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Get to Know Golf Club Shaft Materials and Jargon

Get to Know Golf Club Shaft Materials and Jargon

Get to Know Golf Club Shaft Materials and Jargon

Better golf equipment knowledge leads to greater confidence and better play, so let’s talk more about club shafts.

The shaft is a critical component of the golf club because it transfers the energy of the swing to the clubhead to initiate impact. 

As part of an ongoing series, 2nd Swing Golf is digging into its vaults to help inform today’s golfers a bit more about the clubs and equipment they depend upon. 

Here is an introduction to understanding the golf shaft better, so consumers can feel more confident walking into a store or buying online and then truly making informed purchasing decisions – and — improve their overall game. Here are four things all golfers should know about their clubs, which should help you get more excited about the sport, too, from 2nd Swing Golf Blog:

Modern materials (graphite, composites, metals, etc…)

Shafts, like clubheads, have increasingly benefited golfers with technological advances. Shafts, once made of wood, are now made primarily in graphite and steel. Stainless steel, in all its various gauges, ridges and ripples, remains the most common kind of shaft for irons and putters, although that’s starting to change.

Graphite-shafted clubs are generally lighter and have better vibration absorption characteristics than steel-shafted clubs. They are made up of layers upon thin layers of fiber material held together by various resins, all of which can be adjusted to conform to a certain degree of stiffness or flexibility for each player.

Steel-shafted clubs generally produce more consistent shot patterns and are generally heavier than graphite shafted clubs. Players desiring a softer feel than traditional steel shafted clubs will enjoy steel-shafted clubs equipped with vibration-filtering inserts.

Layered, fiber and resin composite graphite-shafted clubs are generally lighter and have better vibration absorption.

Layered, fiber and resin composite graphite-shafted clubs are generally lighter and have better vibration absorption.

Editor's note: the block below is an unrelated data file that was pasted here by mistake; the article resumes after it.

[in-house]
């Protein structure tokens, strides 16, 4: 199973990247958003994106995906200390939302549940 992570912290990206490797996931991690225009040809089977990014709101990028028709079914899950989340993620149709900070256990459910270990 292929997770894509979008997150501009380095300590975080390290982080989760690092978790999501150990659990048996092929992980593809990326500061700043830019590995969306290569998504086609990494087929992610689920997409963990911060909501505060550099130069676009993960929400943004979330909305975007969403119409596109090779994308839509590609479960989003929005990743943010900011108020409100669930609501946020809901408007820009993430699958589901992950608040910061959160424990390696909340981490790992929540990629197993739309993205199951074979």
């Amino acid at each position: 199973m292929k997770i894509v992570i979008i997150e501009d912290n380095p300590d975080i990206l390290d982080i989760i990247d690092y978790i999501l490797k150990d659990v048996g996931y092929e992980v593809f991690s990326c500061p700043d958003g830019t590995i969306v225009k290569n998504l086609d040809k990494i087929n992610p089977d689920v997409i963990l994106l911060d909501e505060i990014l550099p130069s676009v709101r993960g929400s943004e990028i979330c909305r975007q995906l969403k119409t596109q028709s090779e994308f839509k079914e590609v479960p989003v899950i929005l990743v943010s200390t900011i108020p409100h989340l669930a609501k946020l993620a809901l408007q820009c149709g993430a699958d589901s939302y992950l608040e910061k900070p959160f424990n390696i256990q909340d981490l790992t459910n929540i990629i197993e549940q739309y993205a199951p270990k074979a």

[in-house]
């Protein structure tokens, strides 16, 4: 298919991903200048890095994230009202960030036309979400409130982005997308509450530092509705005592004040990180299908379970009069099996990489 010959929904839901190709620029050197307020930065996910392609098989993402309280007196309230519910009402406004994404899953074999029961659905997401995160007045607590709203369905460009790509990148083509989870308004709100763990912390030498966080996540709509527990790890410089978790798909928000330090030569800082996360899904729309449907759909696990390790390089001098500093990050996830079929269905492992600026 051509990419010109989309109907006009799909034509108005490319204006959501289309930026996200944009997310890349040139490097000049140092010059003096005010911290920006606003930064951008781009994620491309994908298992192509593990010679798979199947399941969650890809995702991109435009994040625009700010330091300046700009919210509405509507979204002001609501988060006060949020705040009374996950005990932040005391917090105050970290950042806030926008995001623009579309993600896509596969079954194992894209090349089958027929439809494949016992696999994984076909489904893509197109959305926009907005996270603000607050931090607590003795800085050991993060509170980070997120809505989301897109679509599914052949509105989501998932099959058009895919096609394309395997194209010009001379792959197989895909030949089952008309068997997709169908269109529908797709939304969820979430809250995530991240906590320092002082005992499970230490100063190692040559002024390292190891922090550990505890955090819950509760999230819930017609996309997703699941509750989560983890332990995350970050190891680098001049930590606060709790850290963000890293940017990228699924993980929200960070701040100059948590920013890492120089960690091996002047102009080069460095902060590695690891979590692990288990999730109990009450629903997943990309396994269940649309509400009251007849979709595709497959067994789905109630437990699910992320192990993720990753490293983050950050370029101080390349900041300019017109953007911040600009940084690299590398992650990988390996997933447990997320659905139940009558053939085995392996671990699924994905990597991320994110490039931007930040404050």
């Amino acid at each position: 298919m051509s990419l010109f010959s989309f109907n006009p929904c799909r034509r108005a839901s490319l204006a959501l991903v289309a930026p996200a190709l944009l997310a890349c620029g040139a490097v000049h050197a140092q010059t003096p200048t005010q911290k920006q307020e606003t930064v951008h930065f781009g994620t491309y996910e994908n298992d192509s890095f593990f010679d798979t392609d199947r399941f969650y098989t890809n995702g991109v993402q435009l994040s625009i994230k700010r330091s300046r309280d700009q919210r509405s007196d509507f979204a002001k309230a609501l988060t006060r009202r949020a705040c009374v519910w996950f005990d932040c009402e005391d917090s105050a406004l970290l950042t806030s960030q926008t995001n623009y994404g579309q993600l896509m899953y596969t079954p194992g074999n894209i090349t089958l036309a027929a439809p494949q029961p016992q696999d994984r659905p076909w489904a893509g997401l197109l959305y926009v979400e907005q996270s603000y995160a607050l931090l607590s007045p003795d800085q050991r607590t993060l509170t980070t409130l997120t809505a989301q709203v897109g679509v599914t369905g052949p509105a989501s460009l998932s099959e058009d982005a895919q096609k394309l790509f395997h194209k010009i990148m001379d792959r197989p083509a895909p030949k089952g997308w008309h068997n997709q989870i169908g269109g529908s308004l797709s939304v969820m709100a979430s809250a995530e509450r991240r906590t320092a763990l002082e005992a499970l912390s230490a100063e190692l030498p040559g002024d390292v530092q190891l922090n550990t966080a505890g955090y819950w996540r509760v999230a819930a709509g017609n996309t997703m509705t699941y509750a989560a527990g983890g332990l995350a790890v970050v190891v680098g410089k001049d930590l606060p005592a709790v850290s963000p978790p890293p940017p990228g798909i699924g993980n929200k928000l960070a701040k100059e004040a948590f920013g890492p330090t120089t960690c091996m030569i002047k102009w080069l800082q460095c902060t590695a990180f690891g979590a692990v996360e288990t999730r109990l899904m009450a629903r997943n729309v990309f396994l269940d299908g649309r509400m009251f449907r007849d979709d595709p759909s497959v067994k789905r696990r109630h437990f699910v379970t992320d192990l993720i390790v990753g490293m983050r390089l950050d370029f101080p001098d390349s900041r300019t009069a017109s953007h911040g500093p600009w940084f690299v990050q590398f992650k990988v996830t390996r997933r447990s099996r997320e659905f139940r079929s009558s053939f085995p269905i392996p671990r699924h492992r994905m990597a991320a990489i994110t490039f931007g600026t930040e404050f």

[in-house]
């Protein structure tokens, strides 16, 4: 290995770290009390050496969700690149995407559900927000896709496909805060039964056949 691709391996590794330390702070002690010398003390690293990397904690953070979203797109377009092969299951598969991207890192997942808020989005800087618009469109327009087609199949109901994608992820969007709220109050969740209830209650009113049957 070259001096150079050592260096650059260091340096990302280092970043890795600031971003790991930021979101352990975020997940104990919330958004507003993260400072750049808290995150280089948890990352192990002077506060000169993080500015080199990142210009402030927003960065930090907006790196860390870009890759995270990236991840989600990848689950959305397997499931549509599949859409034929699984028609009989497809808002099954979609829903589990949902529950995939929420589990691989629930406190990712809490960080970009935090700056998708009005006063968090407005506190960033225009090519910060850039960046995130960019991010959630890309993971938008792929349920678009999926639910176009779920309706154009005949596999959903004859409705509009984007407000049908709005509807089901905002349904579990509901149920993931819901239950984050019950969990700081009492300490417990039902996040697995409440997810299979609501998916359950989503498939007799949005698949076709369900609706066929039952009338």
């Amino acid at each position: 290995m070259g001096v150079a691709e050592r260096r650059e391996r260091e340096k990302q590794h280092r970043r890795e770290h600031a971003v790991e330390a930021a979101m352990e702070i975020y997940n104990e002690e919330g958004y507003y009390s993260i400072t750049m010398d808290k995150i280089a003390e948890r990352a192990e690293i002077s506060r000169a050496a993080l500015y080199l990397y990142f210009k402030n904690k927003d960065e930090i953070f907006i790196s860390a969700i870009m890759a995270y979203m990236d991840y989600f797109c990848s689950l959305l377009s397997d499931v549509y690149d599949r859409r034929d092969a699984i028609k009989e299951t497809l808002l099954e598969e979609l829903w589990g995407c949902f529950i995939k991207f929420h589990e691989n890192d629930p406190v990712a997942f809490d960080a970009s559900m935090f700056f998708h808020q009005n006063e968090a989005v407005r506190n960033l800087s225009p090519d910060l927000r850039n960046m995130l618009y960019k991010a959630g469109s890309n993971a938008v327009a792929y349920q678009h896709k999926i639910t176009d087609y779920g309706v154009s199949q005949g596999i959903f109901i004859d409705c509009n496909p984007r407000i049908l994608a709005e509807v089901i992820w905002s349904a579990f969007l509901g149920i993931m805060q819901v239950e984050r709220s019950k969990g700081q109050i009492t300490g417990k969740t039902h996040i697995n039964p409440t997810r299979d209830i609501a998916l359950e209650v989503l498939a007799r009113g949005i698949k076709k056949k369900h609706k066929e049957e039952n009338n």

Tipping

This is the removal of any particular length from the tip-end of a shaft. Tipping has the effect of making the shaft play stiffer — generally a third to a half flex for every 1/2 inch removed. Tipping can only be accomplished with parallel or unitized shafts.

These are the shaft tip ends, near the hosel and clubhead, where sections of shafts are removed or greater stiffness.

These are the shaft tip ends, near the hosel and clubhead, where sections of shafts are removed or greater stiffness.

Parallel tip

The configuration of the bottom-end of a shaft is where the outside diameter does not change throughout the insertion area. A benefit of parallel tip shafts in irons is that manufacturing can use blanks to both tip and butt cut to achieve the desired length and flex for each club in a set (this does not produce a set of constant weight shafts).

The parallel tip shaft diagram

A parallel-tip shaft diagram.

Taper tip

This is a configuration where the outside diameter of a shaft through the insertion area decreases. Unfortunately, tapered shafts cannot be tipped. The resulting bottom outside diameter would not fit all the way down into the hosel.

A graphic artist's rendering of a tapered shaft end.

A graphic artist’s rendering of a tapered shaft end.

 

Kickpoint (a.k.a. bend point)

The point on the shaft where the greatest amount of bending occurs is called the kickpoint or bend point. A shaft that bends near the head has a low kickpoint. A shaft that bends near the grip has a high kickpoint.

There is an inverse relationship between kickpoint and ball flight. A shaft with a high kickpoint will produce a low ball flight, and a shaft with a low kickpoint will produce a high ball flight.

The higher the kickpoint, the lower the ball flight and vice-versus. It's where the shaft bends the most during impact with the ball.

The higher the kickpoint, the lower the ball flight and vice-versus. It’s where the shaft bends the most during impact with the ball.

And there’s still more terminology, physics and golf science in general to learn when it comes to shafts. Look soon for our next 2nd Swing Golf Blog Golf I.Q. installment on shafts. 


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